Yes , the Indian Giant Flying Squirrel that has vernacular names like Udan Pankhi , Kali Minki , Ravi Devi , Rawaii Devi ,  Mor Chitri , Billari , Hulravan,  Khank Bula , Rawai ,  Ravaya ,  Pankha ,  khank Balla and Udani Minki is a widely distributed species in India.

It has its habitat mainly in Sitamata Wildlife Sanctuary , Pratapgarh and Phulwari Ki Nal Wildlife Sanctuary . It has occurence also in different patches in Udaipur , Chittorgarh , Pratapgarh , Dungarpur and Banswara districts.

Flying Squirrels are in fact not capable of flight like birds or bats. But they glide between trees by taking a jump from one tree to another and glide on air currents by spreading their skin flap and extending the wing tip by means of a cartilage at the wrist . The wing tips are held upwards to rest of the wing and form an airfoil . The aerodynamics of gliding movements like direction and speed in midair are controlled by adjusting the wing tips to various angles . Gliding is always done from one tree top to lower heights . The tail acts as steering and maintains balance throughout the motion. The fluffy tail also acts as an adjust airfoil  and an air brake before landing on the target tree trunk . A flying squirrel also creates a large angle while approaching the target tree,  decreasing its velocity allowing all four limbs to absorb the impact of the landing surface . Mostly short distances are preferred and not long ones because the latter require broader landing platforms that are not available in dense forests . Generally , the horizontal distance in gliding ranges between 20 to 30 metres . Gliding also helps in energy conservation in movements . Lacking the adaption for quadrapedal locomotion , they mainly rely on their gliding abilities for movement in the home range.

The Indian Giant Flying Squirrel is one of the largest flying squirrels in the world . Its average head – body length goes up to 40cm while the tail is a bit longer , 50 cm or more thereby making the total length upto one metre . Body weight of adult can go up to 1.65 kilogram.

February to March and July to August are mating seasons . Each breeding cycle lasts for two weeks . The female mates with 3 to 5 males and after successful conception produces at least one offspring per season . The tree hole is occupied solely by mother and its offspring is lined with fur, leaves and moss. The lifespan is up to six years in the wild.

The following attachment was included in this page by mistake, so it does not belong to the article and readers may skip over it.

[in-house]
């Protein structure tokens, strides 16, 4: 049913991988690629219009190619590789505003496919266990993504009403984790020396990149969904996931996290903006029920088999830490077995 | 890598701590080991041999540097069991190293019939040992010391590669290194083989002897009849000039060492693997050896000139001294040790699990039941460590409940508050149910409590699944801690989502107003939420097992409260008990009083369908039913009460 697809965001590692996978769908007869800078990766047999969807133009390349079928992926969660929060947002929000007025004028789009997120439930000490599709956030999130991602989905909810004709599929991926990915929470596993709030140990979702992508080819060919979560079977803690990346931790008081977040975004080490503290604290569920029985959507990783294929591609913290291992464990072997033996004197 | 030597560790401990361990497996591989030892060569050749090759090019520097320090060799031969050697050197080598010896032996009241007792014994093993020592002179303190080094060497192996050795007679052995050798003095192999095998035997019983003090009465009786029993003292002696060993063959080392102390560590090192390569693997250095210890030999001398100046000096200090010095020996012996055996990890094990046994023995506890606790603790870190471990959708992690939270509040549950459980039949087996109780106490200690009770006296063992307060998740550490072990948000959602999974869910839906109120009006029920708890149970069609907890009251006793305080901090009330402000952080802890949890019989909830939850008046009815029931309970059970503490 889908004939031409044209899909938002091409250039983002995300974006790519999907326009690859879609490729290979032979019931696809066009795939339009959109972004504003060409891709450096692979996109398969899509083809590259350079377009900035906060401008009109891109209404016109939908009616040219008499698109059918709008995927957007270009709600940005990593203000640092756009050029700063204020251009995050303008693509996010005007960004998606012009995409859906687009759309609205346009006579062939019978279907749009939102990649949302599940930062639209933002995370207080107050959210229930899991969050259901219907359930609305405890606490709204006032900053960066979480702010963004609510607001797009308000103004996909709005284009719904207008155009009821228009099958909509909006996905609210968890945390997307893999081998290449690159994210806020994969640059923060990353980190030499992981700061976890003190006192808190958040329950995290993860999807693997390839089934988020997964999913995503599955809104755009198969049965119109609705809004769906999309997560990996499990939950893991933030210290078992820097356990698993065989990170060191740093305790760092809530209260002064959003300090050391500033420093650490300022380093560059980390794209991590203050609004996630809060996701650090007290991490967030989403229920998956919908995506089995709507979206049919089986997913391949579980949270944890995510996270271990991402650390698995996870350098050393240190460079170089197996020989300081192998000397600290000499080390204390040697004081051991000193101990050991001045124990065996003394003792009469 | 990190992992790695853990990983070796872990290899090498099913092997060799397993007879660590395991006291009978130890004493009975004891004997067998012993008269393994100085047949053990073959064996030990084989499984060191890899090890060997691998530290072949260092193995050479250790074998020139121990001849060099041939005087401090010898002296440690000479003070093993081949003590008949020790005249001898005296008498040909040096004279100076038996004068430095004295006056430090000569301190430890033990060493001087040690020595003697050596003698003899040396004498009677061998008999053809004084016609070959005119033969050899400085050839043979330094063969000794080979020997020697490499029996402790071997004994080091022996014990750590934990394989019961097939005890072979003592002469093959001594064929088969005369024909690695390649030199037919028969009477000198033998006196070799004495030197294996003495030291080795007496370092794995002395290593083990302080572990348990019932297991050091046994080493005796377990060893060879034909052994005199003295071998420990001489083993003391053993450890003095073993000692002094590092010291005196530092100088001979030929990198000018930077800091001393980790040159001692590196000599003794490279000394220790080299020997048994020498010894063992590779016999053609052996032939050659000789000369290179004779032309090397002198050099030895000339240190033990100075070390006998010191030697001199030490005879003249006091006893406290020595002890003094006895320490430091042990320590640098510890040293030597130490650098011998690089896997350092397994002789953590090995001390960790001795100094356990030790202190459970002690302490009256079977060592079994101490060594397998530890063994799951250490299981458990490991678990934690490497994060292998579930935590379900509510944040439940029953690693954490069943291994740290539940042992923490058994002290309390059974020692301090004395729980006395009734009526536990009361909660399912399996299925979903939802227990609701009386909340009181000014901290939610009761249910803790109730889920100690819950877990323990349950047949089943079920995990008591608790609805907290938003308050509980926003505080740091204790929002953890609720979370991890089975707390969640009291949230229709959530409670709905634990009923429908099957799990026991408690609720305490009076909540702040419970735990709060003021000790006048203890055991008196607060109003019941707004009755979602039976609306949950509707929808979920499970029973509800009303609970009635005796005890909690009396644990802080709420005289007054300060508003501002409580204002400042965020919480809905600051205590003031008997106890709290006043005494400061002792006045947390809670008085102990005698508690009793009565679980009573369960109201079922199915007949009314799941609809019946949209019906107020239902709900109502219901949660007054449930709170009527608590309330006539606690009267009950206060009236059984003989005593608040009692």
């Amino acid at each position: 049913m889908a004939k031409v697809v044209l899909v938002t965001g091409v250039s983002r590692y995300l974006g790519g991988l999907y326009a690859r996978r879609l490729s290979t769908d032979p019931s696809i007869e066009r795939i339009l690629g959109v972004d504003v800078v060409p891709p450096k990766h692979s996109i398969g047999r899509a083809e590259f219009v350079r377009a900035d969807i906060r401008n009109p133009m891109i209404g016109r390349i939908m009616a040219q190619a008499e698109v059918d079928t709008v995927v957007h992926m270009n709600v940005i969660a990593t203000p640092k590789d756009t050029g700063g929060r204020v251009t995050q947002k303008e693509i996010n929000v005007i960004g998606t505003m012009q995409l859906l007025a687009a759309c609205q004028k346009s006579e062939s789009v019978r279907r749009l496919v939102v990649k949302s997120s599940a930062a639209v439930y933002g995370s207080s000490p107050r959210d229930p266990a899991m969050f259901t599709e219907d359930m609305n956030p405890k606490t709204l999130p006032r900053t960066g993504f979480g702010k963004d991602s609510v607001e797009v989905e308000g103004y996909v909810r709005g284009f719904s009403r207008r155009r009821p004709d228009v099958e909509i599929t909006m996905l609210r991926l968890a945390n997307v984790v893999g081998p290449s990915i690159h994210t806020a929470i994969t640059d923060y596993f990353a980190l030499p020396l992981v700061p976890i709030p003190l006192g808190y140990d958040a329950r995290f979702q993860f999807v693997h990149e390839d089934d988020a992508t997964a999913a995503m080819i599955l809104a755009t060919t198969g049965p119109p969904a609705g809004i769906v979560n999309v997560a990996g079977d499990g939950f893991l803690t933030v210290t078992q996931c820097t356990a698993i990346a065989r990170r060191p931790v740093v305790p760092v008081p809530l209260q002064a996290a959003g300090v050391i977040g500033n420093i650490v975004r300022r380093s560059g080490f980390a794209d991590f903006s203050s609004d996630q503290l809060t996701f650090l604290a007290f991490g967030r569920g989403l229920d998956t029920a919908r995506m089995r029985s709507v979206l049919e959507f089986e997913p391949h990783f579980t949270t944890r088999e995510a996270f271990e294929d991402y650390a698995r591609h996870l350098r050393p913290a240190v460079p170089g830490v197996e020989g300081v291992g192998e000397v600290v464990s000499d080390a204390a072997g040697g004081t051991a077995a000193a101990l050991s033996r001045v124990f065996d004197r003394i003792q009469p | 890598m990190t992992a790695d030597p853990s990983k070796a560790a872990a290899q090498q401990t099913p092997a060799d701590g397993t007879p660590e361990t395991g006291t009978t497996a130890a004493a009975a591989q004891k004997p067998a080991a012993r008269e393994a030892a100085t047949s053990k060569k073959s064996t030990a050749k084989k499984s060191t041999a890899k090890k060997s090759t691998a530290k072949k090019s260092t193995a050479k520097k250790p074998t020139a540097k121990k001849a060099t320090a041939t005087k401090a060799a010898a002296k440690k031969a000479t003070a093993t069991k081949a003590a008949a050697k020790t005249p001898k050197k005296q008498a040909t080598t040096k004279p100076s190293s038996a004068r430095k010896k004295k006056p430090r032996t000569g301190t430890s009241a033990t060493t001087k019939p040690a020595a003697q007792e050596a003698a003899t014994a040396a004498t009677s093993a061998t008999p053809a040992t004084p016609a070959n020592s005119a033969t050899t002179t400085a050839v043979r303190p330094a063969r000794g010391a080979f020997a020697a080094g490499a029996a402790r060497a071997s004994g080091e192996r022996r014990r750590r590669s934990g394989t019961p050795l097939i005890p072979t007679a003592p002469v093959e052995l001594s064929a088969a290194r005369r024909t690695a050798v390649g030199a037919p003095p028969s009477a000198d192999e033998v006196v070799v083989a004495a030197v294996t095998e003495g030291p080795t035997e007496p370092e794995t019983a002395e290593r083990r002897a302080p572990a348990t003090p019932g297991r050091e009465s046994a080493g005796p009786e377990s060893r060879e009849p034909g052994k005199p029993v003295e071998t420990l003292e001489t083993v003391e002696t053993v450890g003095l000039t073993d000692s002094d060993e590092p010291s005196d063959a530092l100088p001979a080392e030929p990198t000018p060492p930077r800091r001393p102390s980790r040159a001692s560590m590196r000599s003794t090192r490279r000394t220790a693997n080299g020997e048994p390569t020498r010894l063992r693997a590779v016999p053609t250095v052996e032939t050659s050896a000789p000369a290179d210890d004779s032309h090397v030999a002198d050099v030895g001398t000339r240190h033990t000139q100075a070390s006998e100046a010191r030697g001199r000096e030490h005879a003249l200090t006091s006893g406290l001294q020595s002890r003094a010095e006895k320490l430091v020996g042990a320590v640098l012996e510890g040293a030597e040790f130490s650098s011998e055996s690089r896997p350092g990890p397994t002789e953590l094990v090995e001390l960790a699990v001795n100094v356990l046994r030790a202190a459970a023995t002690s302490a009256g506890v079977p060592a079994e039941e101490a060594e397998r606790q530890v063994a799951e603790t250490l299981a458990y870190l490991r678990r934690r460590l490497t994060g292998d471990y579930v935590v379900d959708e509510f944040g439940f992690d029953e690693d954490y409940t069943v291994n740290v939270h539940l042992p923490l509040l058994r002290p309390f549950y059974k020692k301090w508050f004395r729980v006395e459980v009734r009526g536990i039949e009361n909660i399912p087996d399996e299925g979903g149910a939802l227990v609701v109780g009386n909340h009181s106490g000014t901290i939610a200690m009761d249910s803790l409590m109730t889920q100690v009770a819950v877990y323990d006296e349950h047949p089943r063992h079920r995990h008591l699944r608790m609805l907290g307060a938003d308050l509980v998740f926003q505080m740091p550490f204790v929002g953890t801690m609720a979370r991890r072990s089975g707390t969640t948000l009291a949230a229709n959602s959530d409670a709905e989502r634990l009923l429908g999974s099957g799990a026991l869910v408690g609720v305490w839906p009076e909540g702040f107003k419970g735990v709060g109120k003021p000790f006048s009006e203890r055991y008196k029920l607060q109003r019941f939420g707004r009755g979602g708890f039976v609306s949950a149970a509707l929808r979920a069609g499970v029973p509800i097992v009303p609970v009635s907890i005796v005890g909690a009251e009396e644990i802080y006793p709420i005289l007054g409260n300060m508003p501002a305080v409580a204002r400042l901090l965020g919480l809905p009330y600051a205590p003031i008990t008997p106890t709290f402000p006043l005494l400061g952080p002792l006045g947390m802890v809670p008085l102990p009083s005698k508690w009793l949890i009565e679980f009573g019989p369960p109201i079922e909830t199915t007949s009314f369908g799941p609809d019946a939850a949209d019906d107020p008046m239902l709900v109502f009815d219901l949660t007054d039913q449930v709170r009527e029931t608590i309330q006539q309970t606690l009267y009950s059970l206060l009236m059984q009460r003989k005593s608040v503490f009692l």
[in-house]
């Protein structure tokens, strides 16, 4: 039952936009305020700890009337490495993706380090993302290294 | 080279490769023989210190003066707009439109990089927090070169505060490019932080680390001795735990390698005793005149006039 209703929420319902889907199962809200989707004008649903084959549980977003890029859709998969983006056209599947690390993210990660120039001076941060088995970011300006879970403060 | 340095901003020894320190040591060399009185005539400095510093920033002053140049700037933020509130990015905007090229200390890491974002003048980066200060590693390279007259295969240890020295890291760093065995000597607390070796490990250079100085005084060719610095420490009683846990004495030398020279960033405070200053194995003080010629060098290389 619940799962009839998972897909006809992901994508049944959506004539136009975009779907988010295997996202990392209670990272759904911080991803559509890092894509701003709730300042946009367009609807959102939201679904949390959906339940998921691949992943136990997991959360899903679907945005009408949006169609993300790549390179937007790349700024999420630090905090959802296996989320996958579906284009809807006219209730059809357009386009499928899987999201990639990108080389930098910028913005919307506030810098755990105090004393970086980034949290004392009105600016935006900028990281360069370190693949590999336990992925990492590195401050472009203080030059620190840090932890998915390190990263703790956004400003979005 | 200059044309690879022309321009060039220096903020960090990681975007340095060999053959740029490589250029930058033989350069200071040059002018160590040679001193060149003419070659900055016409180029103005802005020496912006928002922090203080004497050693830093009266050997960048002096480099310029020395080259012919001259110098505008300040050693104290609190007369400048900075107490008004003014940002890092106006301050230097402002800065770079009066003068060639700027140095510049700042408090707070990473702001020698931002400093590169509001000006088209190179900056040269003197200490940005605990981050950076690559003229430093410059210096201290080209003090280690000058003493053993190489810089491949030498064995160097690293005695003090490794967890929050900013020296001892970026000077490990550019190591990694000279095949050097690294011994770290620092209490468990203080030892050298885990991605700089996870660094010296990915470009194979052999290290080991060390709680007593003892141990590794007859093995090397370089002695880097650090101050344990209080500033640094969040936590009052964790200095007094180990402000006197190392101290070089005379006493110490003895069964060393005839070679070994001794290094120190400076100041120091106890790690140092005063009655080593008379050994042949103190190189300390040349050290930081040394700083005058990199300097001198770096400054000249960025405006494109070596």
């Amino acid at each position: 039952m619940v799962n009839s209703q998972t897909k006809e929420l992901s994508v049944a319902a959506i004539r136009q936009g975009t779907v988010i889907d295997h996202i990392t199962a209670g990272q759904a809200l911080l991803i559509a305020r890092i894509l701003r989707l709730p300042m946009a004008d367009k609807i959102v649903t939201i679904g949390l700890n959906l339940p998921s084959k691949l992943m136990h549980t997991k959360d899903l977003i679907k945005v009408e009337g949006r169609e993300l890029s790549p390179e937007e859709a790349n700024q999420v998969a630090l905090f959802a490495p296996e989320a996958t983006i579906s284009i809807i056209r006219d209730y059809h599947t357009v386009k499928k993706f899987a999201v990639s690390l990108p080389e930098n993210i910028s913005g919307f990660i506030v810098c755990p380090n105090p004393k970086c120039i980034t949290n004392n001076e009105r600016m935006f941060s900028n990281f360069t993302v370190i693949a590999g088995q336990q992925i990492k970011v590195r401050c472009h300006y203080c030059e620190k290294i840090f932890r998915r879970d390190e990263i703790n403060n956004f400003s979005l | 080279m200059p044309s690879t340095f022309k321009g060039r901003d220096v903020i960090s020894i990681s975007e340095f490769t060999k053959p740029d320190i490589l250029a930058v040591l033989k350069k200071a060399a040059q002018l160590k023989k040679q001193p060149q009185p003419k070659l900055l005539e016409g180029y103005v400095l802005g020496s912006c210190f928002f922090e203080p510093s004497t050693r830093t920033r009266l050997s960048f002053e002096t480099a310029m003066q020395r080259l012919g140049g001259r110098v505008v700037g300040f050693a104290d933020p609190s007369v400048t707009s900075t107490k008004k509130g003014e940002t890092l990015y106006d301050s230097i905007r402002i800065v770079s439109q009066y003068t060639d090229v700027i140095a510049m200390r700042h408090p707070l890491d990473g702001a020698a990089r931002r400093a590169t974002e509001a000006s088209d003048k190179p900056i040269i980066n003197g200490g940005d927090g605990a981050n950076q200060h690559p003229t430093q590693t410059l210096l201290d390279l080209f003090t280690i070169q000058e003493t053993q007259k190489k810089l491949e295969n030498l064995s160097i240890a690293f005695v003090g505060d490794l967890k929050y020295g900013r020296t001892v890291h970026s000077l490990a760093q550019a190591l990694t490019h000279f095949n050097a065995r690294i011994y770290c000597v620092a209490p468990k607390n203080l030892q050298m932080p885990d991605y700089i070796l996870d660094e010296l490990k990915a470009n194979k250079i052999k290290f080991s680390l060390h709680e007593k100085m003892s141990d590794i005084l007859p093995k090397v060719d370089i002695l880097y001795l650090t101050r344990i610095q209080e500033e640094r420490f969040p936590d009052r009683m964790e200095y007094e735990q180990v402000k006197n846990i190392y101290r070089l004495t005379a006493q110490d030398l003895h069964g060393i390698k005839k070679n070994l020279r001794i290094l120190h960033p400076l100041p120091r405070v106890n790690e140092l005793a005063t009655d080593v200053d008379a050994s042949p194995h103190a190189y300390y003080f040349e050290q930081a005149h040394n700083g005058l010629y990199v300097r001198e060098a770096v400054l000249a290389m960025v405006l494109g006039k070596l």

The nocturnal species is frequently found in forest edges and can inhabit plantations as well . It occupies tree canopies , natural cavities and holes of large and old trees . Being nocturnal they are most active after dusk when they come out for foraging . The gliding flights are done mostly between dusk and midnight.

Their main food is leaf material ,  bark ,  flower buds ,  lichens ,  seeds etc. It also feeds on termites found

on trees. It  has larger eyes  in proportion to its body as also hearing , touch and smelling abilities as a means of communications and perception. Communication is done by sounds , by visual and chemical cues  for social calls ,  mating ,  territory marking and in alarming situations . It produces high pitched ‘cheep’  sound to communicate with each other that can be heard mostly during a few hours after sunset.

It plays an important ecological role by dispersing seeds of the the feed plants hand pollination of flowers while feeding upon them. Having peculiar habitat requirements ,  it is a good indicator of the health of the forest , plant diversity , canopy cover and micro – climate conditions. Through its feeding style it spreads a lot of left over plant material on the ground that is consumed by a number of terrestoral organisms . The fallen material decomposes and further adds to the natural nutrient and bio geochemical cycling process .

The species is predated upon by a number of animals like wildcats , rodents , snakes , owls etc. Habitat degradation and fragmentation ,  deforestation , fires , agricultural encroachment , construction of roads etc.  are some of the general threats to the species.

In Phulwari Ki Nal , this species is quite safe. The tribals do not kill it as it has no meat value while in return they face no harm from it .

A rare gift of nature this squirrel makes the wildlife sanctuaries of Mewar more attractive for the visitors , specially foreign tourists.


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